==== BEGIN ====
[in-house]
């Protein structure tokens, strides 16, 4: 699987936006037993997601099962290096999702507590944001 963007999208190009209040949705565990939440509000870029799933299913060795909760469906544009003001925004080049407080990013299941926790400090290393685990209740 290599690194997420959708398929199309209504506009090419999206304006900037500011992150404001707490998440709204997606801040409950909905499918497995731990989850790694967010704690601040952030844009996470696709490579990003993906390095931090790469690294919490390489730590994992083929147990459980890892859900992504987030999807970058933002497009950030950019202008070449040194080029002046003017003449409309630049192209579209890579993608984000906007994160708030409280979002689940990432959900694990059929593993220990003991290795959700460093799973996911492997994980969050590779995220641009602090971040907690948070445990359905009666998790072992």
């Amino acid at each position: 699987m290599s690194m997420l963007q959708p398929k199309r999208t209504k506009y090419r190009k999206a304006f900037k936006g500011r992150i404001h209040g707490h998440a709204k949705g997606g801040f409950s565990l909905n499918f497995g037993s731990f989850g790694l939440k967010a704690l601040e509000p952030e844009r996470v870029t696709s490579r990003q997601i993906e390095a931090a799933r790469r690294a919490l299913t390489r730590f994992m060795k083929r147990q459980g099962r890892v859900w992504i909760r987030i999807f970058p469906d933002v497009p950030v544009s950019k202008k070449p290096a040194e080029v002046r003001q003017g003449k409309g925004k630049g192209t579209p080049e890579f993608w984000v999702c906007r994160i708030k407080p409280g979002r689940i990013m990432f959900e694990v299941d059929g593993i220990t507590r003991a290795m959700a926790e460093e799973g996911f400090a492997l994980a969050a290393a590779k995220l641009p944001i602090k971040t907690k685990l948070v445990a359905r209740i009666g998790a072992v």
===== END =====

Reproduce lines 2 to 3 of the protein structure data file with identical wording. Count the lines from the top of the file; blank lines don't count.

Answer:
């Protein structure tokens, strides 16, 4: 699987936006037993997601099962290096999702507590944001 963007999208190009209040949705565990939440509000870029799933299913060795909760469906544009003001925004080049407080990013299941926790400090290393685990209740 290599690194997420959708398929199309209504506009090419999206304006900037500011992150404001707490998440709204997606801040409950909905499918497995731990989850790694967010704690601040952030844009996470696709490579990003993906390095931090790469690294919490390489730590994992083929147990459980890892859900992504987030999807970058933002497009950030950019202008070449040194080029002046003017003449409309630049192209579209890579993608984000906007994160708030409280979002689940990432959900694990059929593993220990003991290795959700460093799973996911492997994980969050590779995220641009602090971040907690948070445990359905009666998790072992």
């Amino acid at each position: 699987m290599s690194m997420l963007q959708p398929k199309r999208t209504k506009y090419r190009k999206a304006f900037k936006g500011r992150i404001h209040g707490h998440a709204k949705g997606g801040f409950s565990l909905n499918f497995g037993s731990f989850g790694l939440k967010a704690l601040e509000p952030e844009r996470v870029t696709s490579r990003q997601i993906e390095a931090a799933r790469r690294a919490l299913t390489r730590f994992m060795k083929r147990q459980g099962r890892v859900w992504i909760r987030i999807f970058p469906d933002v497009p950030v544009s950019k202008k070449p290096a040194e080029v002046r003001q003017g003449k409309g925004k630049g192209t579209p080049e890579f993608w984000v999702c906007r994160i708030k407080p409280g979002r689940i990013m990432f959900e694990v299941d059929g593993i220990t507590r003991a290795m959700a926790e460093e799973g996911f400090a492997l994980a969050a290393a590779k995220l641009p944001i602090k971040t907690k685990l948070v445990a359905r209740i009666g998790a072992v």